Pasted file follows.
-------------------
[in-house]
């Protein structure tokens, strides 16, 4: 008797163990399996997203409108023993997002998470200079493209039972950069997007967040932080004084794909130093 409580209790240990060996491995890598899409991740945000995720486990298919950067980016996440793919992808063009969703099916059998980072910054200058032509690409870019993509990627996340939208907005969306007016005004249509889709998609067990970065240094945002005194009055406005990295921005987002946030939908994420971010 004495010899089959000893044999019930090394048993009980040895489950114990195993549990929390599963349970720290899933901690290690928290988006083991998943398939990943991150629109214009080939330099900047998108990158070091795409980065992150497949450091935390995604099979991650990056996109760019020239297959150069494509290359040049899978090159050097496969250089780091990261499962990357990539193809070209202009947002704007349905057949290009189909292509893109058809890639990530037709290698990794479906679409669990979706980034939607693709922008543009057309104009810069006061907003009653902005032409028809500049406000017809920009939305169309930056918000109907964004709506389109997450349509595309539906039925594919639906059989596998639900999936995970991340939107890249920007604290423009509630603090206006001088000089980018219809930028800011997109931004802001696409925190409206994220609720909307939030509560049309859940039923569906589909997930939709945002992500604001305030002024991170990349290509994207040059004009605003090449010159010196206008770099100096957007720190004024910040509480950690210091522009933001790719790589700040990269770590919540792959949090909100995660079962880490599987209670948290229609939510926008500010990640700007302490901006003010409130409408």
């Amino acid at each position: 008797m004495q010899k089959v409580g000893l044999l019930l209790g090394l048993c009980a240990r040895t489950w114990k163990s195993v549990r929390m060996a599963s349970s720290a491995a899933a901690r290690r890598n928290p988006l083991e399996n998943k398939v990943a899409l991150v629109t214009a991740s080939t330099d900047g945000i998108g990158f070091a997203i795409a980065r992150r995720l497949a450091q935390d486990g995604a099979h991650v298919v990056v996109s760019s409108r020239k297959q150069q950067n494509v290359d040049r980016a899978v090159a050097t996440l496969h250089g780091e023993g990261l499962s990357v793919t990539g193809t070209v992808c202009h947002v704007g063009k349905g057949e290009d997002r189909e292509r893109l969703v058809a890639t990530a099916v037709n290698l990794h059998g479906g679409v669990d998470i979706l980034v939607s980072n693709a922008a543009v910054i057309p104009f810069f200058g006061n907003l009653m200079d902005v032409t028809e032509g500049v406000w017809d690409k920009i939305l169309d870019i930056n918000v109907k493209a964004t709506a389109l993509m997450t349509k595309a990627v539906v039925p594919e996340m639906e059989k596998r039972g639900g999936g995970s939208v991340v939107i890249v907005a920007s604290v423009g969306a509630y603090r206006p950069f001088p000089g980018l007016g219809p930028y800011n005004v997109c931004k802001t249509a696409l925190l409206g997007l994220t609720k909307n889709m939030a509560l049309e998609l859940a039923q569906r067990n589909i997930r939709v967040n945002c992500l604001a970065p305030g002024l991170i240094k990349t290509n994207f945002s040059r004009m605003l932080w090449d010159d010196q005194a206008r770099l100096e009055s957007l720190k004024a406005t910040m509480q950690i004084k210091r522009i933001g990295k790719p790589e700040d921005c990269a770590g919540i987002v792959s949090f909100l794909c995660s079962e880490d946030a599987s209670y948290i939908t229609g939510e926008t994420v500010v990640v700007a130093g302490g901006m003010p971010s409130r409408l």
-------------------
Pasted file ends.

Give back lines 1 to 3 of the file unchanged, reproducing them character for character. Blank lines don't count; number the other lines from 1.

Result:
[in-house]
């Protein structure tokens, strides 16, 4: 008797163990399996997203409108023993997002998470200079493209039972950069997007967040932080004084794909130093 409580209790240990060996491995890598899409991740945000995720486990298919950067980016996440793919992808063009969703099916059998980072910054200058032509690409870019993509990627996340939208907005969306007016005004249509889709998609067990970065240094945002005194009055406005990295921005987002946030939908994420971010 004495010899089959000893044999019930090394048993009980040895489950114990195993549990929390599963349970720290899933901690290690928290988006083991998943398939990943991150629109214009080939330099900047998108990158070091795409980065992150497949450091935390995604099979991650990056996109760019020239297959150069494509290359040049899978090159050097496969250089780091990261499962990357990539193809070209202009947002704007349905057949290009189909292509893109058809890639990530037709290698990794479906679409669990979706980034939607693709922008543009057309104009810069006061907003009653902005032409028809500049406000017809920009939305169309930056918000109907964004709506389109997450349509595309539906039925594919639906059989596998639900999936995970991340939107890249920007604290423009509630603090206006001088000089980018219809930028800011997109931004802001696409925190409206994220609720909307939030509560049309859940039923569906589909997930939709945002992500604001305030002024991170990349290509994207040059004009605003090449010159010196206008770099100096957007720190004024910040509480950690210091522009933001790719790589700040990269770590919540792959949090909100995660079962880490599987209670948290229609939510926008500010990640700007302490901006003010409130409408």
């Amino acid at each position: 008797m004495q010899k089959v409580g000893l044999l019930l209790g090394l048993c009980a240990r040895t489950w114990k163990s195993v549990r929390m060996a599963s349970s720290a491995a899933a901690r290690r890598n928290p988006l083991e399996n998943k398939v990943a899409l991150v629109t214009a991740s080939t330099d900047g945000i998108g990158f070091a997203i795409a980065r992150r995720l497949a450091q935390d486990g995604a099979h991650v298919v990056v996109s760019s409108r020239k297959q150069q950067n494509v290359d040049r980016a899978v090159a050097t996440l496969h250089g780091e023993g990261l499962s990357v793919t990539g193809t070209v992808c202009h947002v704007g063009k349905g057949e290009d997002r189909e292509r893109l969703v058809a890639t990530a099916v037709n290698l990794h059998g479906g679409v669990d998470i979706l980034v939607s980072n693709a922008a543009v910054i057309p104009f810069f200058g006061n907003l009653m200079d902005v032409t028809e032509g500049v406000w017809d690409k920009i939305l169309d870019i930056n918000v109907k493209a964004t709506a389109l993509m997450t349509k595309a990627v539906v039925p594919e996340m639906e059989k596998r039972g639900g999936g995970s939208v991340v939107i890249v907005a920007s604290v423009g969306a509630y603090r206006p950069f001088p000089g980018l007016g219809p930028y800011n005004v997109c931004k802001t249509a696409l925190l409206g997007l994220t609720k909307n889709m939030a509560l049309e998609l859940a039923q569906r067990n589909i997930r939709v967040n945002c992500l604001a970065p305030g002024l991170i240094k990349t290509n994207f945002s040059r004009m605003l932080w090449d010159d010196q005194a206008r770099l100096e009055s957007l720190k004024a406005t910040m509480q950690i004084k210091r522009i933001g990295k790719p790589e700040d921005c990269a770590g919540i987002v792959s949090f909100l794909c995660s079962e880490d946030a599987s209670y948290i939908t229609g939510e926008t994420v500010v990640v700007a130093g302490g901006m003010p971010s409130r409408l």